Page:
Forgot Password
Pentax Camera Forums Home
 

Reply
Show Printable Version Search this Thread
08-02-2020, 05:18 AM - 3 Likes   #1
Pentaxian
swanlefitte's Avatar

Join Date: May 2015
Location: New Orleans
Photos: Gallery
Posts: 3,152
Setting balance off various white cards.

This article checks white cards and reports the differences. The variability is worth noting. If you find your card gives an unsatisfactory look you can use this to see what card you might like.
Leeming LUT Pro - White Balance Super-Test

08-02-2020, 05:56 AM - 3 Likes   #2
Pentaxian
photoptimist's Avatar

Join Date: Jul 2016
Photos: Albums
Posts: 4,391
It's also worth noting that if they re-ran this test on different sunny days that had different UV index levels (e.g., winter vs. summer or morning vs. noon), they'd get different results with some of the materials.

Ordinary "white" paper, "white" cotton clothing, as well as some laundry detergents contain optical brighteners that fluoresce -- they convert UV light into white or blueish light that helps make the object (which might have yellowish hue due to residual wood pulp color or dirt) look whiter. During high-UV index days and times, the material will be brighter and probably bluer. During low-UV index days and times, the material will be duller and probably yellower or redder.

Perhaps one good test for any prospective white-balance or gray card is to shine a black light on it. If the card glows, it's a bad choice.
08-02-2020, 11:41 AM - 2 Likes   #3
Loyal Site Supporter
Loyal Site Supporter
BigMackCam's Avatar

Join Date: Mar 2010
Location: North-East of England
Posts: 15,009
Very interesting - thanks for posting this. I wouldn't have expected such considerable differences.

Another thing worth noting - in addition to photoptimist's observations above - is that the accuracy of these references can change over time. I believe X-Rite recommends a new ColorChecker Passport every two years for this reason, and whilst that may be conservative and lean towards revenue generation rather than necessity, it's reasonable to assume that, say, a five year old reference chart might not be as accurate as a factory fresh example.

For us amateurs, I think it's more important to be able to achieve consistency in white balance rather than 100% accuracy, especially when shooting raw. That way, assuming consistent lighting conditions, a custom white balance taken from a reference shot will be largely valid across an entire group of photos, and one chosen set of corrections or tweaks can be applied to that group. Since white balance is typically giving us a "starting point" rather than an accurate representation of the actual lighting conditions we're shooting under, absolute accuracy doesn't strike me as crucial. For that reason, I'm still using the ColorChecker Passport I bought five years ago, both for colour profiling and (occasionally) white balance - and whilst the accuracy might not be 100% by now, it's good enough
08-02-2020, 05:55 PM   #4
Otis Memorial Pentaxian
stevebrot's Avatar

Join Date: Mar 2007
Location: Vancouver (USA)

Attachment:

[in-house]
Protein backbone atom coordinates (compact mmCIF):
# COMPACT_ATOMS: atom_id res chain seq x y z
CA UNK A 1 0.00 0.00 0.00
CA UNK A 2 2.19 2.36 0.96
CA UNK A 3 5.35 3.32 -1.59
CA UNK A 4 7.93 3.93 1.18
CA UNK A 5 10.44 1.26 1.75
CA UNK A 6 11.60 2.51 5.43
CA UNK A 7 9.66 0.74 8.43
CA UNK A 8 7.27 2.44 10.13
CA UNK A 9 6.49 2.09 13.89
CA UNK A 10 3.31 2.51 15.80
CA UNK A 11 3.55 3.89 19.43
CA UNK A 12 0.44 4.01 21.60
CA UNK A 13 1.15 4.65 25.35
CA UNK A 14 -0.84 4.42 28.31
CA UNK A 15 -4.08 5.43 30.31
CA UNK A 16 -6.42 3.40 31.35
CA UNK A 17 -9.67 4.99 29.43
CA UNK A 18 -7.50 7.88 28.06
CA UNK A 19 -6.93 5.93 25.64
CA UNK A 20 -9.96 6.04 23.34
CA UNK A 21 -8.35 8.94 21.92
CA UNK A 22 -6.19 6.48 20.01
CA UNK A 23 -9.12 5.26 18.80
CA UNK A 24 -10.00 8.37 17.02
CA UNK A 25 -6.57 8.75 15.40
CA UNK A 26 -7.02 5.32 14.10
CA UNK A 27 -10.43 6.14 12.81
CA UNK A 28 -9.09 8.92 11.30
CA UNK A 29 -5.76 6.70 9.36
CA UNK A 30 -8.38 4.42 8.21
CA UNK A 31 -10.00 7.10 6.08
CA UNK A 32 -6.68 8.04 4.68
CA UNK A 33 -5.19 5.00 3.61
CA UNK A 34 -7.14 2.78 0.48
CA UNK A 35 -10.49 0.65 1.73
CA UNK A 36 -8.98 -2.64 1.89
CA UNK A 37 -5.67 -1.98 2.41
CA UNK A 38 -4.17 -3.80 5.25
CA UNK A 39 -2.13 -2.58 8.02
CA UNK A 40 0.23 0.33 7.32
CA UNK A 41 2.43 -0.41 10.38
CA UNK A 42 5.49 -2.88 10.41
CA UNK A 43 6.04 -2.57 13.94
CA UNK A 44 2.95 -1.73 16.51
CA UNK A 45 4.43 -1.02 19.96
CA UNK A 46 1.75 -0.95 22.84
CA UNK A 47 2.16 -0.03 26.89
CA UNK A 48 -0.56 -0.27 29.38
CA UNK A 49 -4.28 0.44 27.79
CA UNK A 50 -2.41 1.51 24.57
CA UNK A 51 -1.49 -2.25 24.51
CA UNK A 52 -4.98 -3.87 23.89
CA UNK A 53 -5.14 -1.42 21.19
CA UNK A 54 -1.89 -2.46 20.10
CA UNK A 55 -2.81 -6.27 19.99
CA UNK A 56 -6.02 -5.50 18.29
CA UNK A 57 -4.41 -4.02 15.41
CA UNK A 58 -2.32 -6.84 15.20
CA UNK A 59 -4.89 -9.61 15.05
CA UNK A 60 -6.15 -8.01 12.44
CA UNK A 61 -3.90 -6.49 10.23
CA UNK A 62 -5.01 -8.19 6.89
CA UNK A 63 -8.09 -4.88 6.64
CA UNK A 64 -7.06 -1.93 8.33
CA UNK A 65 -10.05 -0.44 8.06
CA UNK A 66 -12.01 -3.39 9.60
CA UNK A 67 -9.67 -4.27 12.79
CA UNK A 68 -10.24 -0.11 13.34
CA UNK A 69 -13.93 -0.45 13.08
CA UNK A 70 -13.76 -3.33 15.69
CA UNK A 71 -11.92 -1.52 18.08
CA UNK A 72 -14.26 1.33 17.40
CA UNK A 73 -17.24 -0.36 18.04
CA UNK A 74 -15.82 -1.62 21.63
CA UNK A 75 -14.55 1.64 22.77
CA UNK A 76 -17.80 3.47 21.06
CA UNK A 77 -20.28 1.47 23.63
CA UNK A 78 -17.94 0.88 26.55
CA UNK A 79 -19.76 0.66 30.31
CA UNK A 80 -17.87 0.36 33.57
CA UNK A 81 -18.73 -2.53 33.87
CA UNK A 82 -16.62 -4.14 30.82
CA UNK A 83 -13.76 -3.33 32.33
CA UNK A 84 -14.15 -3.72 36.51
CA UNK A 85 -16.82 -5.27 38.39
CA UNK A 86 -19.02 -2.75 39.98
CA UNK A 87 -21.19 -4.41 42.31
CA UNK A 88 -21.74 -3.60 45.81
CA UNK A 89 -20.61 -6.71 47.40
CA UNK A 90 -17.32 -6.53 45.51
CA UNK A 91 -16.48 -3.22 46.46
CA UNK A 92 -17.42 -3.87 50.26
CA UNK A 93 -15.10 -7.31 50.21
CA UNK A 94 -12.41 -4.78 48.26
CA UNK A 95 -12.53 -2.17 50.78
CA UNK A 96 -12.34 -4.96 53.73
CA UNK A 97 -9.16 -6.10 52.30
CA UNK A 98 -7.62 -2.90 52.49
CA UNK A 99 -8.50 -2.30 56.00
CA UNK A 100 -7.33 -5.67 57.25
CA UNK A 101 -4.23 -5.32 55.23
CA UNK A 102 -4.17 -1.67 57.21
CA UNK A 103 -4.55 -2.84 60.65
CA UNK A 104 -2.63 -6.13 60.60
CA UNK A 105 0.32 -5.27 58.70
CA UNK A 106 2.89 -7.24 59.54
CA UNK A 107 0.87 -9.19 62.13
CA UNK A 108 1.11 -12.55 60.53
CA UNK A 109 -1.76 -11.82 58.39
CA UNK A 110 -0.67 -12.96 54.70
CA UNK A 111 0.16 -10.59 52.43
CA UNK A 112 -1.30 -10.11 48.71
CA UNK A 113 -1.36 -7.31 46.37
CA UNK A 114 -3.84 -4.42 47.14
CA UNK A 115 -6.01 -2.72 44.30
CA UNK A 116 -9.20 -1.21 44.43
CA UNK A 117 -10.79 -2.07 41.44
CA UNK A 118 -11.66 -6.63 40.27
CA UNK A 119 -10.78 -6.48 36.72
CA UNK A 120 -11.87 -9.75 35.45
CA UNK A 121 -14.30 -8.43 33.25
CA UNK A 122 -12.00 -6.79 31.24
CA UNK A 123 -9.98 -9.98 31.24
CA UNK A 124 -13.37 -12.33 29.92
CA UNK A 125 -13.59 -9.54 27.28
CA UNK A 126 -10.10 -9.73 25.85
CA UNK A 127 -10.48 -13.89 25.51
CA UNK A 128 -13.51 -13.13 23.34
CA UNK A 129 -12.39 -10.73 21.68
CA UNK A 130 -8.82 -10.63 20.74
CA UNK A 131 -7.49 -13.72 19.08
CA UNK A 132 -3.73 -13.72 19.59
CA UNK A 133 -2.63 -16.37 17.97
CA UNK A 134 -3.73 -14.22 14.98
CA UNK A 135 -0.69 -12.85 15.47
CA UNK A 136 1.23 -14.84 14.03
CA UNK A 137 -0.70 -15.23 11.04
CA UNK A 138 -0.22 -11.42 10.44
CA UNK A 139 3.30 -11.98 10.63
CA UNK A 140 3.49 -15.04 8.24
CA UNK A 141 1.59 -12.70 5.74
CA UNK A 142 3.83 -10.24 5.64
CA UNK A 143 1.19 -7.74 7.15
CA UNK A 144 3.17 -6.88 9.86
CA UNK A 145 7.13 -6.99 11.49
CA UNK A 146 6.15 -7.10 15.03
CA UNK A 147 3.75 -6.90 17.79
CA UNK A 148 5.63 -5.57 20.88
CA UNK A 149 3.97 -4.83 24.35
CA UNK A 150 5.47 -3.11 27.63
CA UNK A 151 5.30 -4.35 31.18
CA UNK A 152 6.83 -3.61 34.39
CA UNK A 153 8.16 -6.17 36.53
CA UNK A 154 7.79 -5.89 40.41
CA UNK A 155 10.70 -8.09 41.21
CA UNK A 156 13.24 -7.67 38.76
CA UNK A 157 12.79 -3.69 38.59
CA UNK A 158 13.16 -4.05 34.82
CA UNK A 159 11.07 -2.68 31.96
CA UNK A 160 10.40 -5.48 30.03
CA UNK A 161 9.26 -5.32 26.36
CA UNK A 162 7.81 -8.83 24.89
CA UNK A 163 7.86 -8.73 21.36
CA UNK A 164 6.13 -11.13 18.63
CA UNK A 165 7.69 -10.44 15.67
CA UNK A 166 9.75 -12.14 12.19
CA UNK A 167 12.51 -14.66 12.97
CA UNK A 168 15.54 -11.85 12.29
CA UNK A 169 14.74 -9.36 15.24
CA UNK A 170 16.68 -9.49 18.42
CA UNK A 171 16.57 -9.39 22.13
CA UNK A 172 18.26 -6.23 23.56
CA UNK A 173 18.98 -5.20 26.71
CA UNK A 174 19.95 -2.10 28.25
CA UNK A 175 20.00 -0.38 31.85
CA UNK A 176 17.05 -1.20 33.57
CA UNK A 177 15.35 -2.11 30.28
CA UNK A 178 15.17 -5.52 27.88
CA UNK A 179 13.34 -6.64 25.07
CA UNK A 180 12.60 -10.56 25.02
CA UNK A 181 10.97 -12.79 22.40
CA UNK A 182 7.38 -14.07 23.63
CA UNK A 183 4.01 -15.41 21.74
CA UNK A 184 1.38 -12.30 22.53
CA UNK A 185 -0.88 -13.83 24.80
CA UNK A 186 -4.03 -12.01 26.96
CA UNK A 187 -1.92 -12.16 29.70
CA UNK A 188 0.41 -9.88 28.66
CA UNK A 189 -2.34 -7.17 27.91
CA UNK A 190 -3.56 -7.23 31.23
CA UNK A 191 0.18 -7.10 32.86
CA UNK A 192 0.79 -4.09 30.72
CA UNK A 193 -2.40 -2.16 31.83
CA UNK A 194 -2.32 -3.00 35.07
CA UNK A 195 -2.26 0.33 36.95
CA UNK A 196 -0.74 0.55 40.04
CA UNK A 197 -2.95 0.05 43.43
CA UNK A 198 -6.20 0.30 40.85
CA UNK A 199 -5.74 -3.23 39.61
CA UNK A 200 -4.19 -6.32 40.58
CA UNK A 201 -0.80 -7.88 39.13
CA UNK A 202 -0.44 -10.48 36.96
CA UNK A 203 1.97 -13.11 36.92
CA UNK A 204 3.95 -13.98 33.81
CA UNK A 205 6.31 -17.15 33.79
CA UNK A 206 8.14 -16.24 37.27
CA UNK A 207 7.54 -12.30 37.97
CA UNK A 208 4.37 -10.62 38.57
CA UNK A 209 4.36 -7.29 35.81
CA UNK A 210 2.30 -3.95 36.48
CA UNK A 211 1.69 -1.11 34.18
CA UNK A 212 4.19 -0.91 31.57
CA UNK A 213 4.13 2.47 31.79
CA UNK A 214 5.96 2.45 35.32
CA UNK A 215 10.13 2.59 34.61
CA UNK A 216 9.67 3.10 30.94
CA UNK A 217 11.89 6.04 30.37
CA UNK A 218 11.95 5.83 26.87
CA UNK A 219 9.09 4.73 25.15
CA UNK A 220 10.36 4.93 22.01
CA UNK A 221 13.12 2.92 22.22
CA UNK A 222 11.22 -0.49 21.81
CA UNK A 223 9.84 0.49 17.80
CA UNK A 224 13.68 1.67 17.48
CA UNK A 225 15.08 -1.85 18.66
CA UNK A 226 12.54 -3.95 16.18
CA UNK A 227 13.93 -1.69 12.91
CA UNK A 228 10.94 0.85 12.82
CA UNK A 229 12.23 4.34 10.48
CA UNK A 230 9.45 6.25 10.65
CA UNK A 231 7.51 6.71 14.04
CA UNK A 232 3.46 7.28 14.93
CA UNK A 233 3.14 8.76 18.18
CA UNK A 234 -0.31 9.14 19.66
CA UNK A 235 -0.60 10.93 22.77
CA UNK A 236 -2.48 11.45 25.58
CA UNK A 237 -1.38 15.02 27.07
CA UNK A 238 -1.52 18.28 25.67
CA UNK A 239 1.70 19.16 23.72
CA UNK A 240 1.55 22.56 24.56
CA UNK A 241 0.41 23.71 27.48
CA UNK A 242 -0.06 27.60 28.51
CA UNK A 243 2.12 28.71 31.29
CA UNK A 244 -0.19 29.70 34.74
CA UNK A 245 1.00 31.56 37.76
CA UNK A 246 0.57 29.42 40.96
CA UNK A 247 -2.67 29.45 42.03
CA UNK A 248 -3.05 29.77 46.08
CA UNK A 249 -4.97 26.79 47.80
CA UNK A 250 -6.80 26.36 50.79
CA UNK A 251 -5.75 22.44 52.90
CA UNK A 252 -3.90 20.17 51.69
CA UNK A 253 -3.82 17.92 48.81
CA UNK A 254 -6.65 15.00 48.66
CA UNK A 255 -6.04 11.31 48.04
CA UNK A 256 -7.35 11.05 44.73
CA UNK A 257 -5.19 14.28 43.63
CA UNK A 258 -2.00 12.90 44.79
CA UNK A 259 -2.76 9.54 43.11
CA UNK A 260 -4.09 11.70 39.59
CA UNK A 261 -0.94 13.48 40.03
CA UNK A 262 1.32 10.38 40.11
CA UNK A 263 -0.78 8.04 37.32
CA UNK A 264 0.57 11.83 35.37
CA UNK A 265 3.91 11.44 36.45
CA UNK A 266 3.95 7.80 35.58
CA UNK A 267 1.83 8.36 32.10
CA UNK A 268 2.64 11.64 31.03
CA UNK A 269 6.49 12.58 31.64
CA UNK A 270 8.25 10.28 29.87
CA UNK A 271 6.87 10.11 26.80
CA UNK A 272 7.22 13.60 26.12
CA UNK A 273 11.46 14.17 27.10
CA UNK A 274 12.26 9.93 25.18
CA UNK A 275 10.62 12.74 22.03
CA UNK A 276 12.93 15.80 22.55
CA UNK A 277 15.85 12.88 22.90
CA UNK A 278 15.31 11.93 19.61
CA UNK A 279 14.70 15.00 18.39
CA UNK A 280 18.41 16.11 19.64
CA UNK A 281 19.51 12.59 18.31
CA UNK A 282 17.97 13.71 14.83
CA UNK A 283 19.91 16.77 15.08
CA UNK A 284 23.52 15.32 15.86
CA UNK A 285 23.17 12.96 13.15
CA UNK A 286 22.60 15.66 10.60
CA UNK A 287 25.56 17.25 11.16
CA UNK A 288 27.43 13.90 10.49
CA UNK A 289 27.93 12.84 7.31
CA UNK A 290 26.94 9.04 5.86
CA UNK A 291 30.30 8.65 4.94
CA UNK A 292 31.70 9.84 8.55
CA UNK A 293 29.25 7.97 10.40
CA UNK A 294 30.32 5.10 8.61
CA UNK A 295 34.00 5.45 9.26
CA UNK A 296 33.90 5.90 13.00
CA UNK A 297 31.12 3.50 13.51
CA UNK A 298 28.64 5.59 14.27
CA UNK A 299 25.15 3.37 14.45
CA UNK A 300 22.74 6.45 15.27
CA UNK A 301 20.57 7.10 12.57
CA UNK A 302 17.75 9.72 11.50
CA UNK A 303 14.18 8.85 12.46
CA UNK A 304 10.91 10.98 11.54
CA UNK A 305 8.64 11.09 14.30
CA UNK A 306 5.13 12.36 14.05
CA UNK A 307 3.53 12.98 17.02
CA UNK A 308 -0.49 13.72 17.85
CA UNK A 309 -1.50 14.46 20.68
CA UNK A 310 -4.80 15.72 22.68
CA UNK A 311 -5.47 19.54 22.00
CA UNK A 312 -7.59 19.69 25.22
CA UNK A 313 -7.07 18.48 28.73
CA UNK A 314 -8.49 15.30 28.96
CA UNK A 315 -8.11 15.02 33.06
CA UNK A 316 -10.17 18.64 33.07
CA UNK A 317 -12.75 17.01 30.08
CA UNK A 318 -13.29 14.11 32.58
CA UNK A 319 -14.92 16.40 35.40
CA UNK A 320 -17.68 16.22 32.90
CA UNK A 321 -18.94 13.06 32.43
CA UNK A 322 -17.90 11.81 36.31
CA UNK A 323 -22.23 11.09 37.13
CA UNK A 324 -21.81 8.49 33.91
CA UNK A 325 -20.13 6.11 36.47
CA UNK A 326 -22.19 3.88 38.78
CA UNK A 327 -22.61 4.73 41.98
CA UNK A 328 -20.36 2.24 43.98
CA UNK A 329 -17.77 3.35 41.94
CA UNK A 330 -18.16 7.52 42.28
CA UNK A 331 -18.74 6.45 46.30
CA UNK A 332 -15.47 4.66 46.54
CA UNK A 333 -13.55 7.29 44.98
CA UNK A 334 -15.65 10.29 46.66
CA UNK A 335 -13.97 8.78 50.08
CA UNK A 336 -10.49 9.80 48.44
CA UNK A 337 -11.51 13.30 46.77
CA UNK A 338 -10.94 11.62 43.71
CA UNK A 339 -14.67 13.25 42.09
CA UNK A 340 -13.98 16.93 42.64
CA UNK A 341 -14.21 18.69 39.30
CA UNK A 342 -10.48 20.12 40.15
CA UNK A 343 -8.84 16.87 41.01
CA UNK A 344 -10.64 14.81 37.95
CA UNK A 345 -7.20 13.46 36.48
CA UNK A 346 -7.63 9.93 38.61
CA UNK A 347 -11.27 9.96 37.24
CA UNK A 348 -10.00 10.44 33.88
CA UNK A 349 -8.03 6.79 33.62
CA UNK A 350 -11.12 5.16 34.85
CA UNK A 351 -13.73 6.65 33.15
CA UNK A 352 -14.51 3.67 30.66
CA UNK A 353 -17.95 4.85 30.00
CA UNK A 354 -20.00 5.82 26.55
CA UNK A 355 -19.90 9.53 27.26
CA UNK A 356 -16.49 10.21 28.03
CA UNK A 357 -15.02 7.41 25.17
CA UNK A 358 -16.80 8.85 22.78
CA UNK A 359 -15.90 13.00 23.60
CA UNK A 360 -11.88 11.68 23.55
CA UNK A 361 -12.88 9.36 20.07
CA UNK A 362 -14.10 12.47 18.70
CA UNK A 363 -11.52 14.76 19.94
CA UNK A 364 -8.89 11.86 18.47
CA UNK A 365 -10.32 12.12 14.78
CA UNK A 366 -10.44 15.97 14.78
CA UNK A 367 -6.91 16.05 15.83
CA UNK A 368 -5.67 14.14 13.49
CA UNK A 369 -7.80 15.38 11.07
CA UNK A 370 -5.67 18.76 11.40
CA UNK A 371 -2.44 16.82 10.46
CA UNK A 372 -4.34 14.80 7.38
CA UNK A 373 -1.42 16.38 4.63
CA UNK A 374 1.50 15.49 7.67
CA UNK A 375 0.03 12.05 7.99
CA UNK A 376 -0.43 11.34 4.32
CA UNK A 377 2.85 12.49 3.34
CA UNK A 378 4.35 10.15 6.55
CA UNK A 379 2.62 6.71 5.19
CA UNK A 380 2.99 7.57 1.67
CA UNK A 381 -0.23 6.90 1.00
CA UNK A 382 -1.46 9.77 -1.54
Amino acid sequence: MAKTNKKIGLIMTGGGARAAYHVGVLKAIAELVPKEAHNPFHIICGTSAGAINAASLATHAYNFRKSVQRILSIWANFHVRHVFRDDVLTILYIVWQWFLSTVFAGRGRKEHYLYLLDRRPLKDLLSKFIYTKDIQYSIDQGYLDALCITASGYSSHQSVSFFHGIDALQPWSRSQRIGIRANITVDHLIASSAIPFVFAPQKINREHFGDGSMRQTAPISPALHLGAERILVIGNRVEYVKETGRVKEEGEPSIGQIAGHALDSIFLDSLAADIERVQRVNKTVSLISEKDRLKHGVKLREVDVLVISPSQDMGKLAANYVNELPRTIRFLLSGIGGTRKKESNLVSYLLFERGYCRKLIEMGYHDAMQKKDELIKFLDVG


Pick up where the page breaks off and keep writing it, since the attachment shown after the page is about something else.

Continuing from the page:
Photos: Gallery | Albums
Posts: 36,597
Conspicuously missing would be the traditional Kodak gray/white cards (18%/90%).


Steve

08-02-2020, 06:45 PM   #5
Pentaxian
swanlefitte's Avatar

Join Date: May 2015
Location: New Orleans
Photos: Gallery
Posts: 3,152
Original Poster
QuoteOriginally posted by stevebrot Quote
Conspicuously missing would be the traditional Kodak gray/white cards (18%/90%).


Steve
The Shirley Card?
How Kodak's Shirley Cards Set Photography's Skin-Tone Standard : NPR
08-02-2020, 07:28 PM - 1 Like   #6
Otis Memorial Pentaxian
stevebrot's Avatar

Join Date: Mar 2007
Location: Vancouver (USA)
Photos: Gallery | Albums
Posts: 36,597
QuoteOriginally posted by swanlefitte Quote


Nope...Kodak R-27

Kodak R-27 Gray Cards 1903061 B&H Photo Video


Steve
08-03-2020, 05:51 AM - 1 Like   #7
Pentaxian
photoptimist's Avatar

Join Date: Jul 2016
Photos: Albums
Posts: 4,391
QuoteOriginally posted by BigMackCam Quote
Very interesting - thanks for posting this. I wouldn't have expected such considerable differences.

Another thing worth noting - in addition to photoptimist's observations above - is that the accuracy of these references can change over time. I believe X-Rite recommends a new ColorChecker Passport every two years for this reason, and whilst that may be conservative and lean towards revenue generation rather than necessity, it's reasonable to assume that, say, a five year old reference chart might not be as accurate as a factory fresh example.

For us amateurs, I think it's more important to be able to achieve consistency in white balance rather than 100% accuracy, especially when shooting raw. That way, assuming consistent lighting conditions, a custom white balance taken from a reference shot will be largely valid across an entire group of photos, and one chosen set of corrections or tweaks can be applied to that group. Since white balance is typically giving us a "starting point" rather than an accurate representation of the actual lighting conditions we're shooting under, absolute accuracy doesn't strike me as crucial. For that reason, I'm still using the ColorChecker Passport I bought five years ago, both for colour profiling and (occasionally) white balance - and whilst the accuracy might not be 100% by now, it's good enough
Good points, Mike.